Heritage Open Days is an annual festival of history and culture held across England for four days every September. The event brings together over 2,500 organisations who open their doors to the public for FREE – some well-known, and some less so. In 2017, it’s taking place between Thursday 7 and Sunday 10 September (although be aware that not all places open over all four days, so check the events website for details).
Heritage Open Days was established in 1994 as England’s contribution to European Heritage Days, set up in 1991 by the Council of Europe and the European Commission to raise awareness of Europe’s cultural assets and the need to protect them.
If you’re after seeing some of the Lake District’s most intriguing hidden gems, this is the event to look out for. In fact, this might be your only chance to visit some of the places taking part!
During last year’s Heritage Open Days I visited the Windermere Jetty for a behind-the-scenes tour of the construction site and boat restoration projects. And in a previous year I took a tour of Calgarth Park, a Grade II listed Georgian mansion which was once a gentleman’s residence and later became a hospital in World War I, an orthopaedic hospital for children, and finally, self-contained flats for the over 55s. Both were great tours really worth experiencing.
2017 Heritage Open Days in the Lake District include visits to some well-known names such as the National Trust’s (NT) Allan Bank, Townend, and Wordsworth House and Garden, and some more unusual openings such as:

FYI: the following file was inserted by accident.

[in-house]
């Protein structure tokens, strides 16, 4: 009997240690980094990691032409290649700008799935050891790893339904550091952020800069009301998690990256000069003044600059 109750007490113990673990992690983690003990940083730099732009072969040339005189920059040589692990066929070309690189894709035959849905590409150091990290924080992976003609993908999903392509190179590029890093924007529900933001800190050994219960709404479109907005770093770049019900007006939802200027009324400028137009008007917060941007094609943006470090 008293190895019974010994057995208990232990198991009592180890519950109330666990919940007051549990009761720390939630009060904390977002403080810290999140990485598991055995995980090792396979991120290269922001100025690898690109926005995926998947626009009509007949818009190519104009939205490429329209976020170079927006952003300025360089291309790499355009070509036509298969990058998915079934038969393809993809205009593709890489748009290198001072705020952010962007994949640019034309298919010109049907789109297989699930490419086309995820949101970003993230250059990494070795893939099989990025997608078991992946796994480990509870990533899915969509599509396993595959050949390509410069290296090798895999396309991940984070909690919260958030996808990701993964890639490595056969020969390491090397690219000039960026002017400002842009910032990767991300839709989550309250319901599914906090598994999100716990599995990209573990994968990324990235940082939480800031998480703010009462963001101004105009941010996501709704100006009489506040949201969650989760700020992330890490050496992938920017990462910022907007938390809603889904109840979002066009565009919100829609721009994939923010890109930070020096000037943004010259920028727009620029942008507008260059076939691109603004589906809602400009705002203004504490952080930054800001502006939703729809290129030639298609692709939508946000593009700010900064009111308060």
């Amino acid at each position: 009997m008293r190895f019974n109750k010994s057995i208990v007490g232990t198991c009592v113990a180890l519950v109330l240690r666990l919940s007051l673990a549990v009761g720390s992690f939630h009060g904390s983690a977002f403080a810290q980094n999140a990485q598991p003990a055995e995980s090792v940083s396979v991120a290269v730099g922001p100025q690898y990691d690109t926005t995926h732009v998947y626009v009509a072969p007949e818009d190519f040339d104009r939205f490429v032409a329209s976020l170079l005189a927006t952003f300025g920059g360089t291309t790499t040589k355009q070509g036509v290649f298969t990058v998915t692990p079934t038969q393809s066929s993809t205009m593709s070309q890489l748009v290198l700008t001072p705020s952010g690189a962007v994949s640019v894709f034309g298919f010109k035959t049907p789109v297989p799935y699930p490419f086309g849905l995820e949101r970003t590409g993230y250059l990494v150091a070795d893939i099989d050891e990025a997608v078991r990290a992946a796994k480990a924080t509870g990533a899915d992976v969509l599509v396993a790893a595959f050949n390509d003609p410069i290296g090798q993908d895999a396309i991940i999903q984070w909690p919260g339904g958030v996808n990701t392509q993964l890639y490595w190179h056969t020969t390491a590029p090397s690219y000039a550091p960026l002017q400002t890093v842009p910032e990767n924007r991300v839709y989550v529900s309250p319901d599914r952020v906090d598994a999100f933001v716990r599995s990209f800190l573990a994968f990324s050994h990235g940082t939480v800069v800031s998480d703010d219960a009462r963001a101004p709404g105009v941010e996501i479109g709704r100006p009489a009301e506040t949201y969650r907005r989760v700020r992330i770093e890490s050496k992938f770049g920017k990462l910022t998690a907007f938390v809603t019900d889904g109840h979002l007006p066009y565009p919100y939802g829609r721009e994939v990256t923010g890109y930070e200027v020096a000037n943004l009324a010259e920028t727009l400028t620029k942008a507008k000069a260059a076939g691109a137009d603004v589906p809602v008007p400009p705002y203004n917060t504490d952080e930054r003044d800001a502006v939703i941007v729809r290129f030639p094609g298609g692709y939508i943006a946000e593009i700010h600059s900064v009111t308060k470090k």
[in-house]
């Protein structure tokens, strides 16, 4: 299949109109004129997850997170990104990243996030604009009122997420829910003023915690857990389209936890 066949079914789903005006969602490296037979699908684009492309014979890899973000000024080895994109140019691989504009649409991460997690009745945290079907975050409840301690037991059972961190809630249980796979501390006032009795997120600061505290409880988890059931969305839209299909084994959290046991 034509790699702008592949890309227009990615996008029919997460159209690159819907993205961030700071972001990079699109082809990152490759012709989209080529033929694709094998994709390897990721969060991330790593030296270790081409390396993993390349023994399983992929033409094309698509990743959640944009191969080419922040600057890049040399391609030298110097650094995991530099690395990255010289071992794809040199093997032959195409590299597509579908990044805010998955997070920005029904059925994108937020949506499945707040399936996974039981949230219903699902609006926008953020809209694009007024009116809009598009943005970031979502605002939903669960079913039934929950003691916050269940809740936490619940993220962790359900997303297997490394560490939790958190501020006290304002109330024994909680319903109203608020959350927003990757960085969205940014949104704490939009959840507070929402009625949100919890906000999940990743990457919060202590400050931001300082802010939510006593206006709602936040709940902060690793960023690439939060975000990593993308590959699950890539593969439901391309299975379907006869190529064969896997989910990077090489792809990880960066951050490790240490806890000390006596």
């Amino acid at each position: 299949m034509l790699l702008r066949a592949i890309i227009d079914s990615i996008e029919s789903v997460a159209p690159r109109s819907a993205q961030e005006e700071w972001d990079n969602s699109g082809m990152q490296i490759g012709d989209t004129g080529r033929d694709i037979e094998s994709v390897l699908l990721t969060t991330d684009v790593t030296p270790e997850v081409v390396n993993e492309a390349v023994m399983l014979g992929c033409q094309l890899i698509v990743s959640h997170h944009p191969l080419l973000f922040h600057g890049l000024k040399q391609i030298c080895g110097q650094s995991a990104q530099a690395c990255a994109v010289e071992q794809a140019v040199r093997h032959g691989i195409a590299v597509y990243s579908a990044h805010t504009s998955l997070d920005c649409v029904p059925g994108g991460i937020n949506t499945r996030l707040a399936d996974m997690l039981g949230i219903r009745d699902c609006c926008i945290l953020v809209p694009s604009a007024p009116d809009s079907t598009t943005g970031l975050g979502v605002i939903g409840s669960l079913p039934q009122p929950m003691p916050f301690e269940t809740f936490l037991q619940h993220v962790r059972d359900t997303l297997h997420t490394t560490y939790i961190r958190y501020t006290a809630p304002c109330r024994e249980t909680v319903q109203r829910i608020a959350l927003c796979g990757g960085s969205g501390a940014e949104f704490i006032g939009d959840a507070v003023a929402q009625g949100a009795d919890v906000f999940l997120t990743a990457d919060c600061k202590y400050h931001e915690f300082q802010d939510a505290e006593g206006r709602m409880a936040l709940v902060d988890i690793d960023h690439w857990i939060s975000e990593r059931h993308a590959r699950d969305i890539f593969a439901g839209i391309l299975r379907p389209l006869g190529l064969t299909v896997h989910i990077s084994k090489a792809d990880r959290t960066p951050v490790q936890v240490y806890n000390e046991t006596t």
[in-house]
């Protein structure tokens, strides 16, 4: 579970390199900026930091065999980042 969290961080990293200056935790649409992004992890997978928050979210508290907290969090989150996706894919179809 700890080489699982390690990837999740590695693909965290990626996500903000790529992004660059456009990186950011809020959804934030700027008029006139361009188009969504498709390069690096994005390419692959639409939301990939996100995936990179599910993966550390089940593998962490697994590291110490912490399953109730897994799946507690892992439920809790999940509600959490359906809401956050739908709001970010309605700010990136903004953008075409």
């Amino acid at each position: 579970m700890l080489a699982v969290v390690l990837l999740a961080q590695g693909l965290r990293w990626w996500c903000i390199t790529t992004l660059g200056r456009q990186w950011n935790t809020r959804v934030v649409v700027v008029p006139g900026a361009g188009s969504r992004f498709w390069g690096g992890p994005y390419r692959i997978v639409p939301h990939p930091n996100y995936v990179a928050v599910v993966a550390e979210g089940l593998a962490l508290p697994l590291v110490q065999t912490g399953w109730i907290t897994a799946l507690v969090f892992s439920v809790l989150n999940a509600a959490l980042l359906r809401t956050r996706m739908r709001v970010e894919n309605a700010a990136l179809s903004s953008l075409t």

- The Sizergh Strickland family chapel at Sizergh Castle, a private chapel not normally open to the public (NT),
- St Margaret of Antioch Church on the Wray Castle estate, with a talk on Canon Hardwicke Rawnsley and the vital defence of the Lake District,
- Hawkshead Hill Baptist Chapel, a converted 17th century barn, near Hawkshead,
- The Elterwater Merz Barn, where German artist Kurt Schwitters created an art installation (since removed, but there will be displays and an exhibition),
- Wray Castle, near Ambleside, with an update on what has been learnt in the past year about the history of the house, and a tour of the Double Boathouse on the lakeshore, which is not usually open to the public (NT),
- YHA Langdale, High Close Victorian mansion and Arboretum,
- Fell Foot Park, near Newby Bridge, where tours will be taking place exploring the history of the site (NT),
- Steam Yacht Gondola, Coniston Water, on a ‘behind the scenes’ tour with rarely seen archive material on show (NT),
- Calgarth Park, Troutbeck Bridge (as described above),
- Theatre by the Lake, Keswick, including a back-stage tour,
- Isel Hall, Cockermouth, a private home on a steep slope above the River Derwent, with guided tours,
- Derwentwater Independent Hostel (Barrow House), a Georgian mansion built for Joseph Pocklington (who owned Derwent Island) in 1787,
- St Bees Head Fog Signal Station, which is normally closed to the public (NT),
- A Haig Heritage Walk, exploring the mining history of Whitehaven (NT),
… and many more.
For further information on what’s open and when, and to book if necessary (some tours require advance booking), visit the Heritage Open Days website.
Have you visited an Heritage Open Day in previous years? Did you visit anywhere particularly unusual? Share your experiences by leaving a comment below!